Mahnia Madan, BSc, OD, FAAO, of Vancouver, British Columbia (BC), is always considering new technologies that could benefit her patients in her dry eye clinic. After several years of reading research about the impact of platelet rich plasma (PRP) in other areas of medicine—from her husband, who is a periodontist, as well as for hair restoration and dermatology—Dr. Madan took action in creating PRP eye drops as a natural, custom treatment to her patients’ dry eyes.
Dr. Madan began development of this unique technology about two years ago. This summer, it will be 1.5 years since she implemented it in the clinic. “There has been a really positive reaction from our patients,” Dr. Madan says. Patients interested in the PRP eye drops have blood drawn at her clinic, and then their platelets are concentrated into eye drops, utilizing the parts of the blood that are rich in healing growth factors, cytokines and several natural vitamins. Dr. Madan says that these factors promote healing of damaged ocular tissue, thus improving signs and symptoms of dry eyes.
She’s been collecting data along the way and has completed case studies to document the progress and success. “It’s a really neat technology, and something other ODs may want to offer in their clinics.”
In addition to her work in the dry eye clinic, which she developed in an ophthalmology office, Dr. Madan also practices as a full scope medical optometrist managing glaucoma, AMD, eye infections and anything and everything that walks in the door. She is the only OD on the team of four MDs in the office and co-manages care of her patients with her ophthalmological colleagues.
KNOCKING DOWN THE DOOR
The journey where Dr. Madan is today was full of determination. After her 2006 graduation from Pacific University College of Optometry, she completed an ocular disease residency at the Eye Center Of Texas in Houston, Texas. Dr. Madan spent another five years living in the U.S., gaining experience while she worked at a private practice and an ophthalmology practice. Then she returned to Canada in 2012 with a specific plan: to work alongside ophthalmology to the fullest of her optometric abilities. Yet, in Canada ophthalmologists do not traditionally employ optometrists, and her capabilities by law were also much different than when practicing in the U.S. “I was in Texas and Minnesota where you could prescribe orals and do injectables,” she says. “It was definitely an adjustment moving back to Canada.”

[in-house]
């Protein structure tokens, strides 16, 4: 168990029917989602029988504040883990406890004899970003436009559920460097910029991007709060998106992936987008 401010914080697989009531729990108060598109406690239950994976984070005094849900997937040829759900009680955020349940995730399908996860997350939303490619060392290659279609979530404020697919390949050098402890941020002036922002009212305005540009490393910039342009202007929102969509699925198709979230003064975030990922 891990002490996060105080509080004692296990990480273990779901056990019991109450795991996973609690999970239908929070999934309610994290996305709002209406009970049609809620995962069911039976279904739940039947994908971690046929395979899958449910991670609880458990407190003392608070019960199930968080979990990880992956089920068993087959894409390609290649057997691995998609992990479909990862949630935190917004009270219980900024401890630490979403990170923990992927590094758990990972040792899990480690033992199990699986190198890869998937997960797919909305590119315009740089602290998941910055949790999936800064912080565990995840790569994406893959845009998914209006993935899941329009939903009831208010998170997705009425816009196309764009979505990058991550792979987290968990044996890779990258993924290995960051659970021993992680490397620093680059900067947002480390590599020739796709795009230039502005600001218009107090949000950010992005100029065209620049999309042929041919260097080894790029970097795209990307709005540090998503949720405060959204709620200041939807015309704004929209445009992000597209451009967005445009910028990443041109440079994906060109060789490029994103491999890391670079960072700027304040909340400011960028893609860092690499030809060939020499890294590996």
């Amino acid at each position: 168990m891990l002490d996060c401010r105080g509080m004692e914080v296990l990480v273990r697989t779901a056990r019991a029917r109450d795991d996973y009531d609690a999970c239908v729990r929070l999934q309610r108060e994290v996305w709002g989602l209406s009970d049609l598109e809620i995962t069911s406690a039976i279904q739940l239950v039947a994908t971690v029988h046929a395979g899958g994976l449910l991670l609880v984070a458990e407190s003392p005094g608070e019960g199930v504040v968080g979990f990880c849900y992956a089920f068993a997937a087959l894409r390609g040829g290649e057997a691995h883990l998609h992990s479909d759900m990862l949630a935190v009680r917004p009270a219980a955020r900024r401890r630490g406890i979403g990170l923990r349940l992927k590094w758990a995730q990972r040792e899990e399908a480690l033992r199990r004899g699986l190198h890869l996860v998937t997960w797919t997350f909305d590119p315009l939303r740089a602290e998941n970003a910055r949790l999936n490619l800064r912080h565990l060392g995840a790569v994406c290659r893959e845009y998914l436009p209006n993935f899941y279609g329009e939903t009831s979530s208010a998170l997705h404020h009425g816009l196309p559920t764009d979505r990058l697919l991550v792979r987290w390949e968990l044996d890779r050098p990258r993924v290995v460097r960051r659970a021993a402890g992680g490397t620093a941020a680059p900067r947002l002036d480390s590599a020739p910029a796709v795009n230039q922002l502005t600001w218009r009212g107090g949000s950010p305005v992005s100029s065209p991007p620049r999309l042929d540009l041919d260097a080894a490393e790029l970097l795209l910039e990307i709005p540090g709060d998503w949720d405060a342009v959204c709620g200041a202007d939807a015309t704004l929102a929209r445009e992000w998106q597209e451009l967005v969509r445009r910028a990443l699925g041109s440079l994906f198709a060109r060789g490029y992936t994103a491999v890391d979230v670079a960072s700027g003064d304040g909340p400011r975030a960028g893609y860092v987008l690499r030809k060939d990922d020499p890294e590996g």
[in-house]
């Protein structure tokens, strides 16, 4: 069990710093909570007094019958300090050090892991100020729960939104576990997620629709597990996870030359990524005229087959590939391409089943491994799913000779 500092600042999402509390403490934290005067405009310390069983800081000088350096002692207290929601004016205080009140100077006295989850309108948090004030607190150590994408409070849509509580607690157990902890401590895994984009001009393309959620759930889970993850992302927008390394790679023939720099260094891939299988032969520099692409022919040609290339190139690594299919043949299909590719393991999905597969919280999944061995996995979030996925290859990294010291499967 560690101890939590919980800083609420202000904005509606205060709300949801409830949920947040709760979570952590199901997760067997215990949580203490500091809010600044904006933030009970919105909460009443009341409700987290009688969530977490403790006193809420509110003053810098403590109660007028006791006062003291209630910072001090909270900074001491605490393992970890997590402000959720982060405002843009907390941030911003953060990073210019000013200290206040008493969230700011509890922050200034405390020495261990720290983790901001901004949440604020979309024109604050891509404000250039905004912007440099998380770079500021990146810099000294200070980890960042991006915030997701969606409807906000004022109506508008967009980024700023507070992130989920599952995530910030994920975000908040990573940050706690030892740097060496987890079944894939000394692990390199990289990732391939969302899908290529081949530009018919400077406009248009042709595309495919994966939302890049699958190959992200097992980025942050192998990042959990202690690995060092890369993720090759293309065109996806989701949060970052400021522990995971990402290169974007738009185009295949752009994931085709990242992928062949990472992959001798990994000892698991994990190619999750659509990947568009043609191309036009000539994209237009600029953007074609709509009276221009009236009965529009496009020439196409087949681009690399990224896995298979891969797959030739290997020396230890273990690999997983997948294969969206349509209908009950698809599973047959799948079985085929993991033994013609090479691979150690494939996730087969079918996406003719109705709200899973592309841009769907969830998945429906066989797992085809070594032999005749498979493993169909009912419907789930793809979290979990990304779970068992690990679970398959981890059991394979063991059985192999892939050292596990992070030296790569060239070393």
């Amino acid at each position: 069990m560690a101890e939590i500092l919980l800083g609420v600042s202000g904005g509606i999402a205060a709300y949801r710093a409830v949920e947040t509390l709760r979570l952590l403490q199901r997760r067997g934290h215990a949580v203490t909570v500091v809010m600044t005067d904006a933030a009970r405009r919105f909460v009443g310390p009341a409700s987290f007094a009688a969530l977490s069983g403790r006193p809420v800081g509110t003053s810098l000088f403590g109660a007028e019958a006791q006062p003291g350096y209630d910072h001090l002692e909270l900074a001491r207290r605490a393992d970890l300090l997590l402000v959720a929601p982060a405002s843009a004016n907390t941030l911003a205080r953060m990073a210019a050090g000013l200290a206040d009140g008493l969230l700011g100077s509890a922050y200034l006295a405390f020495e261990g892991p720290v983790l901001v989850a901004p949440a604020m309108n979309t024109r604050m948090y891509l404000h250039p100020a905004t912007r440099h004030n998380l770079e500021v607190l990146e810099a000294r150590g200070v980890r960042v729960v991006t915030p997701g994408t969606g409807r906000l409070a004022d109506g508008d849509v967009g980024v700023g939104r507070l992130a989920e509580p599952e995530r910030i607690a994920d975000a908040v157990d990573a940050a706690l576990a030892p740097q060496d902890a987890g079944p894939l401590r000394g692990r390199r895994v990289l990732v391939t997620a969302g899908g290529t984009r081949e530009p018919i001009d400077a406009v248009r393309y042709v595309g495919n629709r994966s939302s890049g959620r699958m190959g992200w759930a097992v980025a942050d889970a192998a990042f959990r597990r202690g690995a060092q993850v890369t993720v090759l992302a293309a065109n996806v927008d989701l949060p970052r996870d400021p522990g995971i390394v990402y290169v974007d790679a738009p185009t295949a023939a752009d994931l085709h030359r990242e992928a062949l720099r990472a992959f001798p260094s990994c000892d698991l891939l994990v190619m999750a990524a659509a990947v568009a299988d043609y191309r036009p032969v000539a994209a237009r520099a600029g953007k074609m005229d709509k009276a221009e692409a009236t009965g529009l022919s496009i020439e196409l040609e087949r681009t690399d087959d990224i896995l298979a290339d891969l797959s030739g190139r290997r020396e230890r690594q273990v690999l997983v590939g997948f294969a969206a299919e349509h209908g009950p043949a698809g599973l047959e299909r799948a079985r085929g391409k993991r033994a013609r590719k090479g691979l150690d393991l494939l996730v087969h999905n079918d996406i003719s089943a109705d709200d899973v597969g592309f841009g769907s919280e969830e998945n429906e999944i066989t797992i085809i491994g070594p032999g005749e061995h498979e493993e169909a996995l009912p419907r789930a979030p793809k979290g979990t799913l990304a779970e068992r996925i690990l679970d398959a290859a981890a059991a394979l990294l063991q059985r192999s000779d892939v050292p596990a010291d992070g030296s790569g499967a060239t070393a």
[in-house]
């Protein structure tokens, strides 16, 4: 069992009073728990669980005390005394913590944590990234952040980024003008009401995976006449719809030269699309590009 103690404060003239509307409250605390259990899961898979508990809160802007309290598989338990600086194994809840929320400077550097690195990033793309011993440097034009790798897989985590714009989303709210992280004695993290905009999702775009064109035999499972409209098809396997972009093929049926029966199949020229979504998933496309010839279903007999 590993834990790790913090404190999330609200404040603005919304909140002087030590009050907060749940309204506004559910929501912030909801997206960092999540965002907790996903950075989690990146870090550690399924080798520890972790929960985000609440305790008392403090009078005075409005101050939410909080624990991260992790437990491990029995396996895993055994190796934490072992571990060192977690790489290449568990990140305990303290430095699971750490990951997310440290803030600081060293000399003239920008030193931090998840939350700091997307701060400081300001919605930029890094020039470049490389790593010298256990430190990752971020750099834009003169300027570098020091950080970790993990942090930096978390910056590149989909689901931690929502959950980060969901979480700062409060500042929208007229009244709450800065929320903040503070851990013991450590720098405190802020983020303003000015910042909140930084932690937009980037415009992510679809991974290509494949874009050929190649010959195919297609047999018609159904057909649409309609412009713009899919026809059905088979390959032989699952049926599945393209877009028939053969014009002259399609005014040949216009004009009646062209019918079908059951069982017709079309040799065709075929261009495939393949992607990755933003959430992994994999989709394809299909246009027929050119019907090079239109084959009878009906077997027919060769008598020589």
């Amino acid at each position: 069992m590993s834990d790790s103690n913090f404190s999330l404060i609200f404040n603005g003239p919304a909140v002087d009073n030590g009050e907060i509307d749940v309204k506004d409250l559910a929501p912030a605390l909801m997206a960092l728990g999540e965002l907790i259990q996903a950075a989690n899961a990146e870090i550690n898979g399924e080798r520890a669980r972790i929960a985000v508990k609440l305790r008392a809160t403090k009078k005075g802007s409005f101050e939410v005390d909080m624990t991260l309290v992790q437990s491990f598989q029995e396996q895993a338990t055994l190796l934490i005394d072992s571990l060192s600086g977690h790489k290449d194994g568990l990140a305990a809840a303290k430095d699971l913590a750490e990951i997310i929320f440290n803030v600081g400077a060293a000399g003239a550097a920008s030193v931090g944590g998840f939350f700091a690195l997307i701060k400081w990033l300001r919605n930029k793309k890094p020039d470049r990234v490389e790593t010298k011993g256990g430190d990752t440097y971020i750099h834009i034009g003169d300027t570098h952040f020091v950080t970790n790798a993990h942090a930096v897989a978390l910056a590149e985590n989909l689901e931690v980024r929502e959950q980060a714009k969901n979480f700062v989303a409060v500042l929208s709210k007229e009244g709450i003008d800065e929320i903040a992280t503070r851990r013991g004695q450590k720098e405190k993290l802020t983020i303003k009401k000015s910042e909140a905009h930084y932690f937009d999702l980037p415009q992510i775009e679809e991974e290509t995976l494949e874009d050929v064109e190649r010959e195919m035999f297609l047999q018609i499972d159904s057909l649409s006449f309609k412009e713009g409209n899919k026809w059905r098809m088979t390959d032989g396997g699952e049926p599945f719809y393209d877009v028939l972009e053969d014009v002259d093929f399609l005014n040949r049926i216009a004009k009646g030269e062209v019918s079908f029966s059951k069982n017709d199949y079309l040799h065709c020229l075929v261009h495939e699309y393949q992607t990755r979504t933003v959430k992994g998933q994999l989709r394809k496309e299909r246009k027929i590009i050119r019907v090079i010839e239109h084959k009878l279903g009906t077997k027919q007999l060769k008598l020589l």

She remained undeterred. “My heart is in co-management, integrating ophthalmology and optometry,” she says. That passion paved the way for a series of cold-calls and visits to all of the presumed optometry-friendly ophthalmology offices in the area. “When I cold called, they all said that they would take a meeting.” Some told her that that set-up just didn’t exist there, and others said that they had never been approached to consider such an opportunity. She tells those who ask her for advice in breaking down these barriers: “You have to pick up the phone and call; they aren’t going to advertise for this.”
SEEING EYE TO EYE
Then Dr. Madan sat down for coffee with Kevin Wade, MD, who has been practicing in the community for 20 years. “He thinks that this model is the future—optometry and ophthalmology working together. He’s a wonderful mentor.” She shared a vision of leading the way in this effort in Canada. It took a few months to work out the logistics, as Canada has a socialized health system. By 2013, Dr. Madan was able to join the team and work alongside her ophthalmological colleagues.
It was a perfect match. Dr. Madan brought her past experiences in medical care just at the right time as optometry’s capabilities expanded in Vancouver, Canada. “It was at the very forefront, and the education around dry eyes was also changing.” That’s when she began developing her dry eye clinic, gaining referrals from the MDs in her office as well as other local ODs and MDs.
Dr. Madan created a detailed protocol for streamlining dry eye treatment, covering all of the bases from procedures, documenting and billing to the staff training necessary to bring it all to life. For existing dry eye patients in the practice, Dr. Madan starts with a boot camp-type program and then takes a tailored approach for each individual case, including use of her PRP eye drops. She truly appreciates that Dr. Wade has been supportive of her efforts.
WORTH THE EXTRA EFFORT
Dr. Madan has now been with Dr. Wade’s practice for eight years, working two days per week there and another two days at Lynn Valley Optometry in North Vancouver, where she also provides dry eye treatment with Intense Pulse Laser (IPL). The flexible schedule also allows her to spend more time with her three children, and she also enjoys lecturing on dry eyes and glaucoma.
It also enables her to serve with the BC Doctors of Optometry provincial organization. Dr. Madan is currently vice president, and she’s been on the board for nearly four years. “I’m always advocating on behalf of the optometrist. Being in an OD/MD office, I can work with both sides to help bridge the gap.”
There are some exciting changes on the horizon, and recently, BC became one of the few provinces to have telehealth billing codes to help provide eye care during the pandemic.